Violations against women in Somalia continues

In 2024, violations against women in Somalia continue to be a significant human rights issue, exacerbated by ongoing conflict, political instability, and social challenges.

Sexual and Gender-Based Violence (SGBV): Sexual violence remains pervasive, particularly in conflict-affected areas. Women and girls, especially those internally displaced, are highly vulnerable to rape, gang rape, domestic violence, and female genital mutilation (FGM). The UN reported increased incidents of SGBV, and despite calls for legislative action, the Somali federal parliament has not passed critical bills on sexual offenses and FGM​ (Human Rights Watch)​​ (Amnesty International)​. The lack of legal protections and societal stigma further impede justice for survivors​ (UN News)​.

Internally Displaced Persons (IDPs): Overcrowded IDP settlements, where privacy and security are minimal, heighten the risk of gender-based violence. The displacement crisis, driven by conflict, drought, and floods, has left women and children particularly vulnerable. Inadequate shelter and basic services contribute to their precarious living conditions, increasing exposure to physical and sexual assaults​ (Amnesty International)​​ (Save the Children | Somalia)​.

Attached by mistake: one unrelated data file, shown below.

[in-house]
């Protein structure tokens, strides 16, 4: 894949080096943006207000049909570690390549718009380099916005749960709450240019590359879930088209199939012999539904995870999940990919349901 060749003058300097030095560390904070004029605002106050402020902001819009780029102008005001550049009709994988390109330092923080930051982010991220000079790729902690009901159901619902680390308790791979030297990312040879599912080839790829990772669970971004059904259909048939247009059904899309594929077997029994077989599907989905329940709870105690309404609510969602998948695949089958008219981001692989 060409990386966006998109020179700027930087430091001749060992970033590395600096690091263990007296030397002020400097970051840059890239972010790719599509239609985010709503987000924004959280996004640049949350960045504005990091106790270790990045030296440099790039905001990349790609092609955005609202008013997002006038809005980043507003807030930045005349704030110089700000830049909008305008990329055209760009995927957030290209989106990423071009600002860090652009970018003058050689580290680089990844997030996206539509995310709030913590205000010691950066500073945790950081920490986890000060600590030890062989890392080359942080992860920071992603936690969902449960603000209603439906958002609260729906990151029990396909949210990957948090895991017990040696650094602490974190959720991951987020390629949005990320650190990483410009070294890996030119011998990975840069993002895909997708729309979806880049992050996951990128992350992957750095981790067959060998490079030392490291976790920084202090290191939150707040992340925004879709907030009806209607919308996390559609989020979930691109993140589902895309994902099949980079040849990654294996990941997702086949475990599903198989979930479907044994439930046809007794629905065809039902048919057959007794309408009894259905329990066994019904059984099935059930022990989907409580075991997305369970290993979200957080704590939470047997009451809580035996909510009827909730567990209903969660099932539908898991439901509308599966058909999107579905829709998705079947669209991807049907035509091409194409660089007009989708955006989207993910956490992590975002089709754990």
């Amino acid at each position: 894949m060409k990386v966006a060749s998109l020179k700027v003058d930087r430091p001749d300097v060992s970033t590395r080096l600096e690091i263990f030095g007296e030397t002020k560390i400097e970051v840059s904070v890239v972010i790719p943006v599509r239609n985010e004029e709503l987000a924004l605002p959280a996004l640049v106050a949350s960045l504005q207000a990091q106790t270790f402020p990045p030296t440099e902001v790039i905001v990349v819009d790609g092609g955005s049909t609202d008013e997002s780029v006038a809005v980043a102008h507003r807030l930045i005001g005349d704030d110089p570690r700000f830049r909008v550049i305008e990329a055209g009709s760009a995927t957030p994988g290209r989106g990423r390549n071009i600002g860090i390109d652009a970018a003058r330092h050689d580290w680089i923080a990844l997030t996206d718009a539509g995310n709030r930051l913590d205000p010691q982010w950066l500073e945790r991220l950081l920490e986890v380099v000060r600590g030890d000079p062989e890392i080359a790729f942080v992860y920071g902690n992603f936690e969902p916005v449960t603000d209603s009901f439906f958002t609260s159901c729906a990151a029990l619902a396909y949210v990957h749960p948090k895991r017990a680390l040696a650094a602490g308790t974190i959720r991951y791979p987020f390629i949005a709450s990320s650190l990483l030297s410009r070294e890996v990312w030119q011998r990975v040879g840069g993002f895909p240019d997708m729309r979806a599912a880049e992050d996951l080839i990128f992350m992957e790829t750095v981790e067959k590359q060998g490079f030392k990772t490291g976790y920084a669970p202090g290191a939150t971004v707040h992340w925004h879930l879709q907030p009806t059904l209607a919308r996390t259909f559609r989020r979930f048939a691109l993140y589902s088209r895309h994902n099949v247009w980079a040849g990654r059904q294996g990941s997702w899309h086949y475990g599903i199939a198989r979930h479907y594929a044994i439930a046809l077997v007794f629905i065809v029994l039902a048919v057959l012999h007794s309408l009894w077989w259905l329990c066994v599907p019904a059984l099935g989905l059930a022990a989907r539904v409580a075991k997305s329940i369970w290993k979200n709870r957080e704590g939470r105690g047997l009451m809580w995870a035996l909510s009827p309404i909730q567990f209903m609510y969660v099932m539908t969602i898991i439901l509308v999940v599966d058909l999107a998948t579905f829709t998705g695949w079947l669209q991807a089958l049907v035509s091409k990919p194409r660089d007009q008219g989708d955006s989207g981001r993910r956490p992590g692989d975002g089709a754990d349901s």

Freedom of Expression and Civil Liberties: Women journalists and human rights defenders face harassment, arbitrary arrests, and violence. The restrictive environment limits their ability to report on abuses and advocate for women’s rights safely. For example, Abdalle Ahmed Mumin, a journalist and advocate, faced repeated arrests and intimidation for his work​ (Human Rights Watch)​​ (Amnesty International)​.

Government and International Response: International organizations like the UN and Save the Children are urging the Somali government to strengthen institutional capacities to prevent and respond to GBV. They emphasize the need for enhanced legal frameworks, resource allocation, and protective measures for victims and survivors​ (UN News)​​ (Save the Children | Somalia)​.

Overall, while there are ongoing efforts to address these issues, significant challenges remain in ensuring the safety and rights of women in Somalia. Continued international support and robust domestic policies are critical for making meaningful progress.


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